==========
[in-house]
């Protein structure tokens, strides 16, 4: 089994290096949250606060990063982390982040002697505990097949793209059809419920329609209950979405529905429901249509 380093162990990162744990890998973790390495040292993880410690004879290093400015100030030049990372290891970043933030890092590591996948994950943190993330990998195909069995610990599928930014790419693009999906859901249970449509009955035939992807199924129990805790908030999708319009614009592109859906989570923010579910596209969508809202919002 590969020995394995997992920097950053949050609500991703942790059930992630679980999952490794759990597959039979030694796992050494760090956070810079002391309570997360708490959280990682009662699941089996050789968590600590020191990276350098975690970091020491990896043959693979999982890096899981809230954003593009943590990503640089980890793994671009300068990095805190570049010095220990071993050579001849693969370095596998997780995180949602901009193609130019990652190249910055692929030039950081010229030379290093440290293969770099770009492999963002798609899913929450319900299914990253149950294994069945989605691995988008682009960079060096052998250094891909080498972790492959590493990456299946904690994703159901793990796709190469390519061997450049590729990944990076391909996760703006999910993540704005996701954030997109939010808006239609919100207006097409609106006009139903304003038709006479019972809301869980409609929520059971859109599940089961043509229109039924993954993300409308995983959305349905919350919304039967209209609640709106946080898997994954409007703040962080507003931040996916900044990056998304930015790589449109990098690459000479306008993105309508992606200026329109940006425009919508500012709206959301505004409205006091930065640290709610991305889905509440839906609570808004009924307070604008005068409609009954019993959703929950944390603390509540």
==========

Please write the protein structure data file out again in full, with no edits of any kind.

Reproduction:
[in-house]
């Protein structure tokens, strides 16, 4: 089994290096949250606060990063982390982040002697505990097949793209059809419920329609209950979405529905429901249509 380093162990990162744990890998973790390495040292993880410690004879290093400015100030030049990372290891970043933030890092590591996948994950943190993330990998195909069995610990599928930014790419693009999906859901249970449509009955035939992807199924129990805790908030999708319009614009592109859906989570923010579910596209969508809202919002 590969020995394995997992920097950053949050609500991703942790059930992630679980999952490794759990597959039979030694796992050494760090956070810079002391309570997360708490959280990682009662699941089996050789968590600590020191990276350098975690970091020491990896043959693979999982890096899981809230954003593009943590990503640089980890793994671009300068990095805190570049010095220990071993050579001849693969370095596998997780995180949602901009193609130019990652190249910055692929030039950081010229030379290093440290293969770099770009492999963002798609899913929450319900299914990253149950294994069945989605691995988008682009960079060096052998250094891909080498972790492959590493990456299946904690994703159901793990796709190469390519061997450049590729990944990076391909996760703006999910993540704005996701954030997109939010808006239609919100207006097409609106006009139903304003038709006479019972809301869980409609929520059971859109599940089961043509229109039924993954993300409308995983959305349905919350919304039967209209609640709106946080898997994954409007703040962080507003931040996916900044990056998304930015790589449109990098690459000479306008993105309508992606200026329109940006425009919508500012709206959301505004409205006091930065640290709610991305889905509440839906609570808004009924307070604008005068409609009954019993959703929950944390603390509540």